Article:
## Doctoral Thesis

This thesis is concerned with stochastic control problems under transaction costs. In particular, we consider a generalized menu cost problem with partially controlled regime switching, general multidimensional running cost problems and the maximization of long-term growth rates in incomplete markets. The first two problems are considered under a general cost structure that includes a fixed cost component, whereas the latter is analyzed under proportional and Morton-Pliska
transaction costs.
For the menu cost problem and the running cost problem we provide an equivalent characterization of the value function by means of a generalized version of the Ito-Dynkin formula instead of the more restrictive, traditional approach via the use of quasi-variational inequalities (QVIs). Based on the finite element method and weak solutions of QVIs in suitable Sobolev spaces, the value function is constructed iteratively. In addition to the analytical results, we study a novel application of the menu cost problem in management science. We consider a company that aims to implement an optimal investment and marketing strategy and must decide when to issue a new version of a product and when and how much
to invest into marketing.
For the long-term growth rate problem we provide a rigorous asymptotic analysis under both proportional and Morton-Pliska transaction costs in a general incomplete market that includes, for instance, the Heston stochastic volatility model and the Kim-Omberg stochastic excess return model as special cases. By means of a dynamic programming approach leading-order optimal strategies are constructed
and the leading-order coefficients in the expansions of the long-term growth rates are determined. Moreover, we analyze the asymptotic performance of Morton-Pliska strategies in settings with proportional transaction costs. Finally, pathwise optimality of the constructed strategies is established.

In this thesis we consider the problem of maximizing the growth rate with proportional and fixed costs in a framework with one bond and one stock, which is modeled as a jump diffusion with compound Poisson jumps. Following the approach from [1], we prove that in this framework it is optimal for an investor to follow a CB-strategy. The boundaries depend only on the parameters of the underlying stock and bond. Now it is natural to ask for the investor who follows a CB-strategy which is given by the stopping times \((\tau_i)_{i\in\mathbb N}\) and impulses \((\eta_i)_{i\in\mathbb N}\) how often he has to rebalance. In other words we want to obtain the limit of the inter trading times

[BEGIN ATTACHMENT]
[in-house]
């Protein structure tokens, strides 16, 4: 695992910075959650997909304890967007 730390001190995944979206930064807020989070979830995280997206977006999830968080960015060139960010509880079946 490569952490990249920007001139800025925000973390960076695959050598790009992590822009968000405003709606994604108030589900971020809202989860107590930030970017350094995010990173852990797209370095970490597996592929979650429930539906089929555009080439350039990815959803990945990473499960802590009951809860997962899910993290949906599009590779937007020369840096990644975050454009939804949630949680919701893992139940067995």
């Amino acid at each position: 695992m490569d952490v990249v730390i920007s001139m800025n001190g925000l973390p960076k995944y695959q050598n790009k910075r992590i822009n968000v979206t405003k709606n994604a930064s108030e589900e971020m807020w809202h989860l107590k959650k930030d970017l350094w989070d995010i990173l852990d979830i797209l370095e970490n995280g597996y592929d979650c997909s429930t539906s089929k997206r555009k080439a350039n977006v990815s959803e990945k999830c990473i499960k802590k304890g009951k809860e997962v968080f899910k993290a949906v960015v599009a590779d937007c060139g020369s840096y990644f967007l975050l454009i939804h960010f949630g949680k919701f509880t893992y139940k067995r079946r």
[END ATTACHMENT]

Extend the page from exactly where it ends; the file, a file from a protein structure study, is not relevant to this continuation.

\[
\lim_{n\rightarrow\infty}\frac{1}{n}\sum_{i=1}^n(\tau_{i+1}-\tau_{i}).
\]
We are able to obtain this limit which is given by the expected first exit time of the risky fraction process from some interval under the invariant measure of the Markov chain \((\eta_i)_{i\in\mathbb N}\) using the Ergodic Theorem from von Neumann and Birkhoff. In general, it is difficult to obtain the expectation of the first exit time for the process with jumps. Because of the jump part, when the process crosses the boundaries of the interval an overshoot may occur which makes it difficult to obtain the distribution. Nevertheless we can obtain the first exit time if the process has only negative jumps using scale functions. The main difficulty of this approach is that the scale functions are known only up to their Laplace transforms. In [2] and [3] the closed-form expression for the scale function of the Levy process with phase-type distributed jumps is obtained. Phase-type distributions build a rich class of positive-valued distributions: the exponential, hyperexponential, Erlang, hyper-Erlang and Coxian distributions. Since the scale function is given as a function in a closed form we can differentiate to obtain the expected first exit time using the fluctuation identities explicitly.